EDITORIAL: Drug driving - a question of impairment

CANNABIS, alcohol, amphetamines, prescription medications: these can all impair your driving ability – so why are only two of them illegal to posses?

On January 12, police performed drink/drug tests on 84 drivers in Bega. Fourteen gave positive roadside oral fluid results for illicit drugs and were taken for further oral tests to be analysed in a laboratory, looking for cannabis and amphetamines.

When this story was posted on the Bega District News’ Facebook page it generated a debate over how fair it was to charge drivers caught with drugs in their system, particularly if the drugs were potentially taken several days prior. 

The NSW government’s Centre for Road Safety (CRS) states cannabis can be detected in saliva for up to 12 hours after use while stimulants such as speed, ice and pills can be detected for one to two days.

In fact, according to the National Cannabis Prevention and Information Centre, cannabis can stay in your system for up to five days if you are an occasional user or six weeks if you are a regular user – far longer than alcohol would remain in your system.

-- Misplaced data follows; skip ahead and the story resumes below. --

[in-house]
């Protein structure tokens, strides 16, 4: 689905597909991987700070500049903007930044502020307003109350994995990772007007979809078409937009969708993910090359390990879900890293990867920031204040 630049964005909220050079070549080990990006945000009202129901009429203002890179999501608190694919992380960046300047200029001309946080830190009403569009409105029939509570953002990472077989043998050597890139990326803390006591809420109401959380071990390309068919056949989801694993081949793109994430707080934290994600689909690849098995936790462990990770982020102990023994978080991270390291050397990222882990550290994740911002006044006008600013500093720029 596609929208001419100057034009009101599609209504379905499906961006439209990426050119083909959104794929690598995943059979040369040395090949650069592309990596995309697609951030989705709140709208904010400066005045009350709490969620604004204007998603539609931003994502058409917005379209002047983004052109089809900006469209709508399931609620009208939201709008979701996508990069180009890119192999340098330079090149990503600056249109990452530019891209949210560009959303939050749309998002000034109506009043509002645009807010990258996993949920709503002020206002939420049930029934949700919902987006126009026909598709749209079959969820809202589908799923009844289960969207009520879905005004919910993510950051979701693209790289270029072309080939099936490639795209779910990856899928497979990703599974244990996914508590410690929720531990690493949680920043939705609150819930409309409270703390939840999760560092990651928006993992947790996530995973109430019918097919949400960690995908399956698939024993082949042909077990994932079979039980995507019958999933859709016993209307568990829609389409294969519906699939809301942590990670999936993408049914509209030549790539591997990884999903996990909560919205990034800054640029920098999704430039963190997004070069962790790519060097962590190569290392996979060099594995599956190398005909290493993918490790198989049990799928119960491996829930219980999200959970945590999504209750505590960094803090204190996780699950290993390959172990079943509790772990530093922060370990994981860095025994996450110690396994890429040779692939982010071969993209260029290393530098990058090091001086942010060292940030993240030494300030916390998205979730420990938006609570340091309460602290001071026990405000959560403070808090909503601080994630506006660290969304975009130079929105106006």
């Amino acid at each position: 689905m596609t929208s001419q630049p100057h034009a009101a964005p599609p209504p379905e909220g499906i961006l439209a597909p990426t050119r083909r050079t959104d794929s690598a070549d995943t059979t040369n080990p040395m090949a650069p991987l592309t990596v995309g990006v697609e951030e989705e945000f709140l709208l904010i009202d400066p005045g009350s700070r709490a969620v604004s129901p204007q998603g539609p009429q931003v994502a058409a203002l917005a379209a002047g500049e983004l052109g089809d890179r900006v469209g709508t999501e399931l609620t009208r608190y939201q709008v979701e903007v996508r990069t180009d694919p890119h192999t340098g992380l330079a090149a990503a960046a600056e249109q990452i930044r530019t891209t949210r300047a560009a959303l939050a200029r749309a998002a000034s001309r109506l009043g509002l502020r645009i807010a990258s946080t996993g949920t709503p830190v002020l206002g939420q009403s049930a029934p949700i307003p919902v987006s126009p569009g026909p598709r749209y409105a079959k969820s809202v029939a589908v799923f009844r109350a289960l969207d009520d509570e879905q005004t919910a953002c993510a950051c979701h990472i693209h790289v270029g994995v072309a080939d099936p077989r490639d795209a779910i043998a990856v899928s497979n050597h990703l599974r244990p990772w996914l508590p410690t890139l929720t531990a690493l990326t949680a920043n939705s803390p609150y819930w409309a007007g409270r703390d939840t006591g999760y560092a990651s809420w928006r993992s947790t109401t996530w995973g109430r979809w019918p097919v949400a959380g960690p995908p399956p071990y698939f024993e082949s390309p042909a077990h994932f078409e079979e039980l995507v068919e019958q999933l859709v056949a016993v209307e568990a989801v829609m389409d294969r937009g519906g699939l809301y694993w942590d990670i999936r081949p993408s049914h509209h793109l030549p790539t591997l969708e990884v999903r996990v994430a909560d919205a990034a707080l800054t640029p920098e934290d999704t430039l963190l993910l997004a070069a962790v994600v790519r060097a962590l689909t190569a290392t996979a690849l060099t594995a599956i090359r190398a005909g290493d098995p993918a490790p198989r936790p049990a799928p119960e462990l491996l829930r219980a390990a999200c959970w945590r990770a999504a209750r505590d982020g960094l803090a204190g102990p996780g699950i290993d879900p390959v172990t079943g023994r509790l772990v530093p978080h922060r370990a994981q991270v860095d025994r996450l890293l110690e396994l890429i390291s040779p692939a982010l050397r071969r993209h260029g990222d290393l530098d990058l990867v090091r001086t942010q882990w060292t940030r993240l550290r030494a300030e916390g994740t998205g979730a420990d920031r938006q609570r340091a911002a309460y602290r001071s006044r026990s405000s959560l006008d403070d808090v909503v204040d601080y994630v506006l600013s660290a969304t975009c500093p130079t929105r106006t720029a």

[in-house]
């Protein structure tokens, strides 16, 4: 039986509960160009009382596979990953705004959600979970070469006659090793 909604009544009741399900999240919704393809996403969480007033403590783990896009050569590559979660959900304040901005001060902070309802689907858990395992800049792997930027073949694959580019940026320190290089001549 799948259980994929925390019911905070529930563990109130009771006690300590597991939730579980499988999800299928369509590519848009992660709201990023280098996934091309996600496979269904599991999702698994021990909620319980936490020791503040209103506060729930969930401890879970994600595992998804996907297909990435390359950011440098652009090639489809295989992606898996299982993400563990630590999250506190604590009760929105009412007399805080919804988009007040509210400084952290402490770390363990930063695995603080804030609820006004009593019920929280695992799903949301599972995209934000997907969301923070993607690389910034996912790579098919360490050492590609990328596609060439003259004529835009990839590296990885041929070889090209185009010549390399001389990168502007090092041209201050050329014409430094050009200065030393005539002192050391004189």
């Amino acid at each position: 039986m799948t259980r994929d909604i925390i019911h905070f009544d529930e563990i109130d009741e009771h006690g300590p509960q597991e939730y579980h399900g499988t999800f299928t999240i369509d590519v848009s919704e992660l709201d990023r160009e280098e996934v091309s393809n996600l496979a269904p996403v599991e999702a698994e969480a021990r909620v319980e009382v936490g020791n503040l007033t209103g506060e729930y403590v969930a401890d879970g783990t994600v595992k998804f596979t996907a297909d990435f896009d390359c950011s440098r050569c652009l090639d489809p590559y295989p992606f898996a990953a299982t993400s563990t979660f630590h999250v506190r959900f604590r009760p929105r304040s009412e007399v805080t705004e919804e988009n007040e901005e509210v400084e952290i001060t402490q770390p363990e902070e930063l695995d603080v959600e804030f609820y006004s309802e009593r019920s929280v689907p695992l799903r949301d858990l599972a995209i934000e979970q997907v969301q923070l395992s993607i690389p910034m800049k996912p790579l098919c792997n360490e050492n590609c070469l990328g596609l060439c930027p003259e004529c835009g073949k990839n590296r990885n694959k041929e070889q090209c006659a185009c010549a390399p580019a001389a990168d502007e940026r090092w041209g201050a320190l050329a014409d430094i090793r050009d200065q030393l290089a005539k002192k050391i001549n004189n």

Also, documents obtained by the NSW Greens under freedom of information laws have shown there is no lower limit of drugs that are detectable in the saliva of people subjected to the roadside oral drug tests, and no proof the tests are effective in preventing crashes.

Despite this, nearly 100,000 NSW residents each year are subjected to roadside drug testing.

Illicit drugs should not be the only drugs thought of as impairing to drivers. In 2013 a UK-based study found that benzodiazepines, such as Valium, were the second most common drug found in drivers killed on roads – the first was alcohol. 

The CRS states taking prescription medications can affect your driving and people who take medication should use alternative means of transport – sound similar to those What’s Your Plan B ads released by the state government?

However, this should not understate the impact illicit drugs have on the road, as the CRS states about 10 per cent of mobile drug tests come back positive compared with less than one per cent of RBTs for alcohol. 

These facts highlight how being impaired by any drug can affect your driving ability, but there needs to be more specific testing to identify when there are high doses of drugs such as cannabis or Valium in your system.